The posting is believed to be a veiled warning to those who interfere with executive appointments by the government of the day.

In an apparent response, Crown Prince Tunku Ismail Sultan Ibrahim posted excerpts of the Federal Constitution on the rights and powers of Rulers on his Facebook page.

He posted Article 71.(1) which states that the “Federation shall guarantee the right of a Ruler of a State to succeed and to hold, enjoy and exercise the constitutional rights and privileges of Ruler of that State”.

The Article also states that any dispute as to the title to the succession as Ruler of any state shall be determined solely by such authorities and in such manner as may be provided by the Constitution of that state.

On Monday night, at a hastily convened Parti Pribumi Bersatu Malaysia meeting, top party leaders said that Dr Mahathir felt slighted by how the new Johor executive committee (exco) line-up was selected.

“He had told Bersatu leaders that there would be no change in the Johor exco despite the appointment of the new MB.

“He then threatened to resign as prime minister, to which all of us unanimously protested,” said a party leader who asked not to be named.

Earlier that day, Datuk Sahruddin announced three new faces in the exco line-up, saying that he needed people he could work with.

The three new exco members were Jementah assemblyman Tan Chen Choon from the Democratic Action Party, Tenang assemblyman Mohd Solihan Badri and Bukit Permai assemblyman Tosrin Jarvanthi from Bersatu.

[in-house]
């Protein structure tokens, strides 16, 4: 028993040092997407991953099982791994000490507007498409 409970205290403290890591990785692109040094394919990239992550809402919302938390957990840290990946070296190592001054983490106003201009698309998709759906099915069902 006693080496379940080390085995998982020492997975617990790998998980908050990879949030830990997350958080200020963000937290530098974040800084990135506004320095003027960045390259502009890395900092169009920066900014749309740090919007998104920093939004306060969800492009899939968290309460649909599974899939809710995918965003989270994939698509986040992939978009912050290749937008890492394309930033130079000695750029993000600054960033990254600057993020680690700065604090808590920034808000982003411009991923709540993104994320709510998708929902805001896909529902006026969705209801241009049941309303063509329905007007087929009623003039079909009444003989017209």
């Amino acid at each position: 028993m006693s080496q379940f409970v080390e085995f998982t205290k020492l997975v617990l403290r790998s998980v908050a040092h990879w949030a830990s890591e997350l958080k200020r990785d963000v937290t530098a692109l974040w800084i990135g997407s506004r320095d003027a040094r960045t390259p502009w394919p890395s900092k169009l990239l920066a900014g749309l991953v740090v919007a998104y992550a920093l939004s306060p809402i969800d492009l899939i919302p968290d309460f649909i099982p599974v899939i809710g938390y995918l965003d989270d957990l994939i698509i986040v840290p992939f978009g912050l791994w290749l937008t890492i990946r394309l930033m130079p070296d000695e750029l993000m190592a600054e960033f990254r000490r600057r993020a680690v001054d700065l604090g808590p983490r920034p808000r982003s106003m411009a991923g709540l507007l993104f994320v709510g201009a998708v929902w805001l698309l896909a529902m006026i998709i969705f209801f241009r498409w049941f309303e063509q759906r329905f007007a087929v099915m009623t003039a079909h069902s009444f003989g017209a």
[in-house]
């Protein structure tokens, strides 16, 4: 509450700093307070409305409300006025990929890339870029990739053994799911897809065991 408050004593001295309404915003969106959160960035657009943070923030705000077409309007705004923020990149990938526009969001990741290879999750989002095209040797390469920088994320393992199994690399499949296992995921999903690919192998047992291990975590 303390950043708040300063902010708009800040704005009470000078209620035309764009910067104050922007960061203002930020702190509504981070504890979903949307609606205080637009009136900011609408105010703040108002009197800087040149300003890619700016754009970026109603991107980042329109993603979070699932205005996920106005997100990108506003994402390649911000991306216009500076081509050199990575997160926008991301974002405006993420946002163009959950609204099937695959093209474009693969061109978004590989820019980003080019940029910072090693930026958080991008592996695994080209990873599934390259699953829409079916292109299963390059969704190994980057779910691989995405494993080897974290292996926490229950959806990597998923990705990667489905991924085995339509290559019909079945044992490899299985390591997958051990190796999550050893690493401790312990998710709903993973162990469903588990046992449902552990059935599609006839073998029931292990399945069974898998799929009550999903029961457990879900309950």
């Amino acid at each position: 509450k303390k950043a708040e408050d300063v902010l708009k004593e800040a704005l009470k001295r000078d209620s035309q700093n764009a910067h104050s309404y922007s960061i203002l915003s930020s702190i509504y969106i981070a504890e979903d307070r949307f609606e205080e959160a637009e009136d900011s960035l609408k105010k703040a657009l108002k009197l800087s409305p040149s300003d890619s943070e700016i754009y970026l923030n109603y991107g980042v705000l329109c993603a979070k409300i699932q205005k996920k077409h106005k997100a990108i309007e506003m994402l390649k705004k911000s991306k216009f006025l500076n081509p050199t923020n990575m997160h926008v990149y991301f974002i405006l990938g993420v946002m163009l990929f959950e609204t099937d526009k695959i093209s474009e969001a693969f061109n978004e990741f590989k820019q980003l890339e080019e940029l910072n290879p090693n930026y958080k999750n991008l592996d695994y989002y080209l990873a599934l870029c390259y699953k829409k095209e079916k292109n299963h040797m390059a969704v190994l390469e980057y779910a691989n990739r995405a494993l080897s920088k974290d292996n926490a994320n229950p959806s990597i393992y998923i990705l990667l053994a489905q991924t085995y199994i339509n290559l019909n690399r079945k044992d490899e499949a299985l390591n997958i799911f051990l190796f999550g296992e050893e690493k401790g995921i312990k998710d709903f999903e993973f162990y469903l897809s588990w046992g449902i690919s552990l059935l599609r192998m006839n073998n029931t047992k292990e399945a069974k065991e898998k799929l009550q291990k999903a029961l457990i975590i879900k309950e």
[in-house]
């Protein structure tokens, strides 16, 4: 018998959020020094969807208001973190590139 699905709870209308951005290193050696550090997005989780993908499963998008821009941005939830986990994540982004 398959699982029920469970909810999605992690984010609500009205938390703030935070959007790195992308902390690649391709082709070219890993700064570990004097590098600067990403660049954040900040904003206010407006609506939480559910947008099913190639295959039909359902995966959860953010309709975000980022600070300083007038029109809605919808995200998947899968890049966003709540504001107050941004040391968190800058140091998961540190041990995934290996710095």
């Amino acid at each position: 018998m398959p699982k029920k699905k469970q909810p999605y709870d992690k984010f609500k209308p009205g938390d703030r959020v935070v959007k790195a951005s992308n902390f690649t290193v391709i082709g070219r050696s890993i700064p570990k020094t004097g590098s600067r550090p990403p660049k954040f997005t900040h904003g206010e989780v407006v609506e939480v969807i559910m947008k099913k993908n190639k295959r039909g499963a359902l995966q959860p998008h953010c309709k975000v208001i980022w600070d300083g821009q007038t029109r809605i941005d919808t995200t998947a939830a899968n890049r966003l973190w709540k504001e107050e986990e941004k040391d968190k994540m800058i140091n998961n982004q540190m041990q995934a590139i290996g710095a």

Former Johor MB Osman Sapian, who tendered his resignation to the Prime Minister on April 8, had said that Johor Ruler Sultan Ibrahim Ibni Almarhum Sultan Iskandar had wanted a change in the exco line-up.

In his blog posting, Dr Mahathir recalled the rise of the Malays against the Malayan Union by the British colonisers, forcing them to replace it with the Federation of Malaya.

“It was agreed that Malaya would be a democracy where the people would choose the government.

“The rulers would be constitutional heads without executive power. Their position would be guaranteed by the Constitution, which would be the supreme law of the country.

“The party winning the election would name the Prime Minister (or the Chief Minister – Menteri Besar) and the constitutional head would endorse (it).

“Should the constitutional monarch refuse to endorse and proposes his own candidate and endorses him, the winning party can reject him in the assembly – ‘dewan’, through a vote of no confidence.

“The constitutions of Johor and Terengganu which were promulgated earlier were nullified by the new constitution which was accepted by all the states of Malaysia.

“Accordingly on May 9, 2018, the people of Malaysia went to the polls to elect the governments of (the Federation) Malaysia and the governments of the states.

“It is important that everyone concerned respects the Constitution and abide by it. Failure to do so would negate the rule of law,” said Dr Mahathir.

On the Bersatu special meeting on Monday night, Bersatu leaders also refuted speculation that there was tension between Dr Mahathir and Bersatu president Muhyiddin Yassin.